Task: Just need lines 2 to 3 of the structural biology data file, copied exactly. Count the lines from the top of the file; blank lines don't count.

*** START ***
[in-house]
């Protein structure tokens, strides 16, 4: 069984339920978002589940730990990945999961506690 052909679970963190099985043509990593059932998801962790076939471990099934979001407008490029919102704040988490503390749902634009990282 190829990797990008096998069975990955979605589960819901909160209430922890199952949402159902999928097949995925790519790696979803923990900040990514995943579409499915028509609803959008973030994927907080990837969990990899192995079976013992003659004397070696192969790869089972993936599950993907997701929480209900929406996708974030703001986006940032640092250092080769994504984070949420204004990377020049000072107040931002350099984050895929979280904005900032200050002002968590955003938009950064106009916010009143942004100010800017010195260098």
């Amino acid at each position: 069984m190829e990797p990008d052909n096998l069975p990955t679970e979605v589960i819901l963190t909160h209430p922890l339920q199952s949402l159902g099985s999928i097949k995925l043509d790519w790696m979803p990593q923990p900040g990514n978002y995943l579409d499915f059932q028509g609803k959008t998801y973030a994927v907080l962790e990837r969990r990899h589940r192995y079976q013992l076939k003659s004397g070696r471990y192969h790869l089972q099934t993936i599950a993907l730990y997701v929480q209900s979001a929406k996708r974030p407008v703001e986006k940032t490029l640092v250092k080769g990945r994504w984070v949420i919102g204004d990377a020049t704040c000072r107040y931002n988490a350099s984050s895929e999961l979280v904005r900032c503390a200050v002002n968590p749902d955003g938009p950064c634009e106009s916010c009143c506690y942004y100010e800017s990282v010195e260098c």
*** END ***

């Protein structure tokens, strides 16, 4: 069984339920978002589940730990990945999961506690 052909679970963190099985043509990593059932998801962790076939471990099934979001407008490029919102704040988490503390749902634009990282 190829990797990008096998069975990955979605589960819901909160209430922890199952949402159902999928097949995925790519790696979803923990900040990514995943579409499915028509609803959008973030994927907080990837969990990899192995079976013992003659004397070696192969790869089972993936599950993907997701929480209900929406996708974030703001986006940032640092250092080769994504984070949420204004990377020049000072107040931002350099984050895929979280904005900032200050002002968590955003938009950064106009916010009143942004100010800017010195260098």
């Amino acid at each position: 069984m190829e990797p990008d052909n096998l069975p990955t679970e979605v589960i819901l963190t909160h209430p922890l339920q199952s949402l159902g099985s999928i097949k995925l043509d790519w790696m979803p990593q923990p900040g990514n978002y995943l579409d499915f059932q028509g609803k959008t998801y973030a994927v907080l962790e990837r969990r990899h589940r192995y079976q013992l076939k003659s004397g070696r471990y192969h790869l089972q099934t993936i599950a993907l730990y997701v929480q209900s979001a929406k996708r974030p407008v703001e986006k940032t490029l640092v250092k080769g990945r994504w984070v949420i919102g204004d990377a020049t704040c000072r107040y931002n988490a350099s984050s895929e999961l979280v904005r900032c503390a200050v002002n968590p749902d955003g938009p950064c634009e106009s916010c009143c506690y942004y100010e800017s990282v010195e260098c």